Director Sally Cookson, Composer Benji Bower and Writer Mike Akers, presents a winning example of theatrical excellence. This brand-new adaptation for stage of Fellini’s 1957 Oscar-winning film made its UK premiere at Coventry’s Belgrade Theatre and is now halfway through a national tour.
In an act of desperation from her mother, young Gelsomina is passed over to street performer Zampano for cash. The two start their unlikely partnership at the coast and then journey through rural Italy (Italy a country reeling from a world war spent under dictatorship). Zampano does a ‘strong man’ street act and Gelsomina joins him in introducing him and collecting coins flung into her hat. The two key characters are later joined by a third, Il Matto, a tight rope walker/clown in a travelling circus. Zampano calls him ‘The Fool’. The two have a strange contempt for one another and poor Gelsomina gets caught in the middle.
The ensemble cast are stage present at all times in their acting, musician, song or dance/movement roles. The musical score has a free form feel about it; an improvisatory style, that works well in divining the setting. Expert musicianship expressed throughout, so this, and such pleasing vocal performances, means that La Strada is the most sweetest, subtle and in-tuned example of musical theatre that I’ve ever experienced in my ten years as a theatre critic.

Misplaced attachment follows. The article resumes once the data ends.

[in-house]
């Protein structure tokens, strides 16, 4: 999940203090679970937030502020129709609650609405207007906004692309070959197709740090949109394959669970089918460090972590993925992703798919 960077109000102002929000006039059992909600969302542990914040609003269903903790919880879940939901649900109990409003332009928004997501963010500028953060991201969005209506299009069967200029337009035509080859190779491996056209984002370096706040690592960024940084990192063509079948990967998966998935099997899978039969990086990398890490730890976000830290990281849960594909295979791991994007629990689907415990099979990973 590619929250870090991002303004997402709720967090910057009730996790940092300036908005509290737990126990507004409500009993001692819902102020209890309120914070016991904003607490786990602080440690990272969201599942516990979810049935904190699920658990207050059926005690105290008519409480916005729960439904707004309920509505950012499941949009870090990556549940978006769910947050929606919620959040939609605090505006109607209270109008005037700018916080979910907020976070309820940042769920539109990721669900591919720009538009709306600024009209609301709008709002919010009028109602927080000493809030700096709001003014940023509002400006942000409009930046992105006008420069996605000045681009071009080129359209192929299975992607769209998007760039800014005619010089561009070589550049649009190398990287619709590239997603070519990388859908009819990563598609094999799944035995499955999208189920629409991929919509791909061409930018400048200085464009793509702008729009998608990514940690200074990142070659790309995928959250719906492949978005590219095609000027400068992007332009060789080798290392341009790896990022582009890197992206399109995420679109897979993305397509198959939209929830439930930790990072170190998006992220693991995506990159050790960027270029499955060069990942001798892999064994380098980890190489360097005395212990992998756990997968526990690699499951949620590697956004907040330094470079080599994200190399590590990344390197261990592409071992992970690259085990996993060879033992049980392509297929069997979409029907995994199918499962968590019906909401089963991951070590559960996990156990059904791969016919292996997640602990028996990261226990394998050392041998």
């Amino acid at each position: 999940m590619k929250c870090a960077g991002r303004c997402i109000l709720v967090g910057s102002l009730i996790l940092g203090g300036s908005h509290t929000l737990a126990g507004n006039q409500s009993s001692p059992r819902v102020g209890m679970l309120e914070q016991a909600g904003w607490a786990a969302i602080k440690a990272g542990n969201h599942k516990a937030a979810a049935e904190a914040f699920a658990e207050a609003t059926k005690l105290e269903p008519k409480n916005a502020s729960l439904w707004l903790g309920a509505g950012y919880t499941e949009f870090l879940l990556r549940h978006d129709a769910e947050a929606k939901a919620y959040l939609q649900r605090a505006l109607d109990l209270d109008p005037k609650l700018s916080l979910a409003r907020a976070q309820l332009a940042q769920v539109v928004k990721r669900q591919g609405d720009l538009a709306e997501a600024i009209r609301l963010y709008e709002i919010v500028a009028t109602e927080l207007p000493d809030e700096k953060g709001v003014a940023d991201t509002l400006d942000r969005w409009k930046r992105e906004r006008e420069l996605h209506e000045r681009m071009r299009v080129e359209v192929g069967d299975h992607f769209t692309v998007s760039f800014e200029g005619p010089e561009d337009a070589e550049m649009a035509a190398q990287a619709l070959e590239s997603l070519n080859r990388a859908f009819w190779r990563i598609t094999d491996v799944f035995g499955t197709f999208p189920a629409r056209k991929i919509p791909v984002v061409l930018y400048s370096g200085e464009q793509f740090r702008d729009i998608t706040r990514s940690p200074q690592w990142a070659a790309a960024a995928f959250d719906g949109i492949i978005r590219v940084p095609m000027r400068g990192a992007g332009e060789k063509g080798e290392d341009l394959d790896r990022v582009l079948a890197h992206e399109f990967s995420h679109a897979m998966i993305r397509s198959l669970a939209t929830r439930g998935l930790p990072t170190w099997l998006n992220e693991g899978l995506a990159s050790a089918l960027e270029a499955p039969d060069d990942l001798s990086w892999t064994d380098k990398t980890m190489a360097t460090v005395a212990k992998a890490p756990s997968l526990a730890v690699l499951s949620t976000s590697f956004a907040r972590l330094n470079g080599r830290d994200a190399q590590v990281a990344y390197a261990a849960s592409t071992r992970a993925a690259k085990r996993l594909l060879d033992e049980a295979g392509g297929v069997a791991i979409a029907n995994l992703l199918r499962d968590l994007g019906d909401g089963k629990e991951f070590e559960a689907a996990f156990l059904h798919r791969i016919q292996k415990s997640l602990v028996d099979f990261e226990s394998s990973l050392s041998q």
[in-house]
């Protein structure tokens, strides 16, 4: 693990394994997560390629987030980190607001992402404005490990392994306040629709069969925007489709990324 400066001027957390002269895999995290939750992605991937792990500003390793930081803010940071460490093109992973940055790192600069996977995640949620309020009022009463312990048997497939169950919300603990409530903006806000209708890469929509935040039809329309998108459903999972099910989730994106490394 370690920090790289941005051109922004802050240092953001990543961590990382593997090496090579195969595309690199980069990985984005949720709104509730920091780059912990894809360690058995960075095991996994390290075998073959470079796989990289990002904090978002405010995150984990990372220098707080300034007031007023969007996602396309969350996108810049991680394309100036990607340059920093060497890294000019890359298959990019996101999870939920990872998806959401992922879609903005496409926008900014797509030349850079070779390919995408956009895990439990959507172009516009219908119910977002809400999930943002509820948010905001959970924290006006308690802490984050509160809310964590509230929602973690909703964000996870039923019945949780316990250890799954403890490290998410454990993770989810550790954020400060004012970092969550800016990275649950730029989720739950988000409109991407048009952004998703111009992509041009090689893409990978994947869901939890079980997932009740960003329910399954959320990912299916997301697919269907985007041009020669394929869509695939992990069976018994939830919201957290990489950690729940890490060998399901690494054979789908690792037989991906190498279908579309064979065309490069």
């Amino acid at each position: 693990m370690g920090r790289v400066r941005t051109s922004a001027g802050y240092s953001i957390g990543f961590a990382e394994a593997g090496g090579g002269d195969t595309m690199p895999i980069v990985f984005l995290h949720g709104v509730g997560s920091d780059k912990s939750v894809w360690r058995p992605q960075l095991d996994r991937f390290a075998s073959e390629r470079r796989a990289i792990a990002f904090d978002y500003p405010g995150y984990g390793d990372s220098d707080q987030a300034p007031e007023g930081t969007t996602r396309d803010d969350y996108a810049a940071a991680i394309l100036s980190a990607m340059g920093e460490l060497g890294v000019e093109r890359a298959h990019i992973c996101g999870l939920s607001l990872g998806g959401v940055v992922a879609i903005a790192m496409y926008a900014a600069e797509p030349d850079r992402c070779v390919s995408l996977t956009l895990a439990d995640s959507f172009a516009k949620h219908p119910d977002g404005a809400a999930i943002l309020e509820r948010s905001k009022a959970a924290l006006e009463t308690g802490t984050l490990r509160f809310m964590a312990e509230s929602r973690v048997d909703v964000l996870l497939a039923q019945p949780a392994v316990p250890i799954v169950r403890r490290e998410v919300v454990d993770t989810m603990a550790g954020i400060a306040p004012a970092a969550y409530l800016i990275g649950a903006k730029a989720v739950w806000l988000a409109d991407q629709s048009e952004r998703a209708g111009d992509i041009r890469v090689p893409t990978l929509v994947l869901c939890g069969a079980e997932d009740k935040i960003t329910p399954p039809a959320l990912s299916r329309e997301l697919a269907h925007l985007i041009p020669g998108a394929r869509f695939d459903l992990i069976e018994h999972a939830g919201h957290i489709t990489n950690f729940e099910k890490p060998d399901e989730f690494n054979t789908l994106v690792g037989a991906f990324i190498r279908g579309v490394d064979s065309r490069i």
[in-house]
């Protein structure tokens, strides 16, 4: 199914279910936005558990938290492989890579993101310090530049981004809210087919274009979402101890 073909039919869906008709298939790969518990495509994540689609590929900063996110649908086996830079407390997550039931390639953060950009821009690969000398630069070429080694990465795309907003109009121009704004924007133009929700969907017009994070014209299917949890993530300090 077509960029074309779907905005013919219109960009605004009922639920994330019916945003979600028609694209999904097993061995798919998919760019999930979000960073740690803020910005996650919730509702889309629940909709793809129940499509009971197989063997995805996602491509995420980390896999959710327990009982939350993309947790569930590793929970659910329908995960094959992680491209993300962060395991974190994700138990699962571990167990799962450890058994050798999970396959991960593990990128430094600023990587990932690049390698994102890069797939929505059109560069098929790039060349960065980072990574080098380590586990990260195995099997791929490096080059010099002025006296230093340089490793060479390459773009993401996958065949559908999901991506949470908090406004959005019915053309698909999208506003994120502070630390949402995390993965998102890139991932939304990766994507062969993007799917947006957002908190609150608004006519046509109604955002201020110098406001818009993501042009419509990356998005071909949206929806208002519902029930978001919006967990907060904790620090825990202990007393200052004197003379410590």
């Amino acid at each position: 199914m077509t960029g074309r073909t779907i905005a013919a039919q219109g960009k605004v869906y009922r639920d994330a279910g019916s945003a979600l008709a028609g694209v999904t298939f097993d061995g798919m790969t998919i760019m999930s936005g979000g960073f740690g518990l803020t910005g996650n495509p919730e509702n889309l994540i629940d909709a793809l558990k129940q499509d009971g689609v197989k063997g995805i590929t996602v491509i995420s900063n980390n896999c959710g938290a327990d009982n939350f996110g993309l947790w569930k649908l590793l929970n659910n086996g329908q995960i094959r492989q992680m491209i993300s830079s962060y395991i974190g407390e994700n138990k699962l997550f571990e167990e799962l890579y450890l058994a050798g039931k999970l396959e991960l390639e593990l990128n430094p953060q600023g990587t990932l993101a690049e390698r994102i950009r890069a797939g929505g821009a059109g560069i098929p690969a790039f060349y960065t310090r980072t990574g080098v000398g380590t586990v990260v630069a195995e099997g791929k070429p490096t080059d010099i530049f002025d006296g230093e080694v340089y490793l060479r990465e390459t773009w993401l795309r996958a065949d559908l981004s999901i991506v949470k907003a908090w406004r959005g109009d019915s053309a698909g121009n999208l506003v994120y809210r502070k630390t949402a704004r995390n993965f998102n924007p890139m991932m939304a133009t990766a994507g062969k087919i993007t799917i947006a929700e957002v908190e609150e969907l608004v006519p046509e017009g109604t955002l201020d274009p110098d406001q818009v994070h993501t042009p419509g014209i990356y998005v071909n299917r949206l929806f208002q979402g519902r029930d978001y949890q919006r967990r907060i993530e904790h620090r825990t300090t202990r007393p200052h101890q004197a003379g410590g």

What is truly impressive is the ability by cast and crew to create the sense of being in a busy, public place with crowds of people. Equally impressive, is that navigated travel and changed location and altering circumstance involving the hard man and his stooge (and sometimes the clown) is clearly conveyed, even under the immoveable restriction of the performance space. Positive connotations are always happening stage left, right and above, even in the quiet times when the spotlight is purely on Gelsomina; so there is always something for the eye to see. I believe, however, that the main contributing factor crucial to my enthusiastic applause for this production, is the decision taken to cast Audrey Brisson, Stuart Goodwin and Bart Soroczynski as Gelsomina, Zampano and Il Matto respectively, well done that person because all three are knock-out!
Themes are innocence, loneliness, insecurity; life on the road; hand to mouth living, conflict, circus life, love and loss.
The public Nationwide should know that La Strada is a folksy tale which weighs heavy on the heart but is lifted by a stage production that epitomises the word ‘Arty’ in presentation, so if it is not visiting your town or city over the next few weeks theatergoers, then you must catch it when it transfers to London at The Other Palace in July!
At The Rep, Birmingham until 13 May 2017
Theatre critic, Debra Hall attended La Strada at Birmingham Repertory Theatre on Tuesday 09 May 2017 7.30pm